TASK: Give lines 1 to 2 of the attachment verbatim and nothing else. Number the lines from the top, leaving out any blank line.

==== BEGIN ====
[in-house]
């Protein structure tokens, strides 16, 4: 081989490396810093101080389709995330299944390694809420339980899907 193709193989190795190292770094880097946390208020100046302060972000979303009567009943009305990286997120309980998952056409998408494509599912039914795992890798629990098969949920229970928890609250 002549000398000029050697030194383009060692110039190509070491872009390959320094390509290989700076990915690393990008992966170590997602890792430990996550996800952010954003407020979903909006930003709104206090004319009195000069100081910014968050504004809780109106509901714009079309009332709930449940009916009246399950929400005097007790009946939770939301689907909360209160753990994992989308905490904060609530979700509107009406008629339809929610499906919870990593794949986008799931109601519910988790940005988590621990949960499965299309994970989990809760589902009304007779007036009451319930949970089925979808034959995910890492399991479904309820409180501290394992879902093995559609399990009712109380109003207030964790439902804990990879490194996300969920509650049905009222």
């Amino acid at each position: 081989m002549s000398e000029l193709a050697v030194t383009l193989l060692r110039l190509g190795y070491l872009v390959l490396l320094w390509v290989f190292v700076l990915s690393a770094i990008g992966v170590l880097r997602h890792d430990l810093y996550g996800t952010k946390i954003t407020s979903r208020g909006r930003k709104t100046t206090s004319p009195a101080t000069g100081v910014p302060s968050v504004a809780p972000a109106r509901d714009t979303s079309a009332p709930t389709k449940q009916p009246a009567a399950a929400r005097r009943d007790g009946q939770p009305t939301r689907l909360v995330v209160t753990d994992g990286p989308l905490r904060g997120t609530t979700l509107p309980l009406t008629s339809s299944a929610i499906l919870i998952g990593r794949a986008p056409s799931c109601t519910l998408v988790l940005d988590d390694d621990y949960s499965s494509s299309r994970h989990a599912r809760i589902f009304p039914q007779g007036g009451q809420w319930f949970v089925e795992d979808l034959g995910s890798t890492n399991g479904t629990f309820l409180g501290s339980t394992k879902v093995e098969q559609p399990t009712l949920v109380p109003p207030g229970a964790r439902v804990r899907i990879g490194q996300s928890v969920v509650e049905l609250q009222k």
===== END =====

[in-house]
């Protein structure tokens, strides 16, 4: 081989490396810093101080389709995330299944390694809420339980899907 193709193989190795190292770094880097946390208020100046302060972000979303009567009943009305990286997120309980998952056409998408494509599912039914795992890798629990098969949920229970928890609250 002549000398000029050697030194383009060692110039190509070491872009390959320094390509290989700076990915690393990008992966170590997602890792430990996550996800952010954003407020979903909006930003709104206090004319009195000069100081910014968050504004809780109106509901714009079309009332709930449940009916009246399950929400005097007790009946939770939301689907909360209160753990994992989308905490904060609530979700509107009406008629339809929610499906919870990593794949986008799931109601519910988790940005988590621990949960499965299309994970989990809760589902009304007779007036009451319930949970089925979808034959995910890492399991479904309820409180501290394992879902093995559609399990009712109380109003207030964790439902804990990879490194996300969920509650049905009222």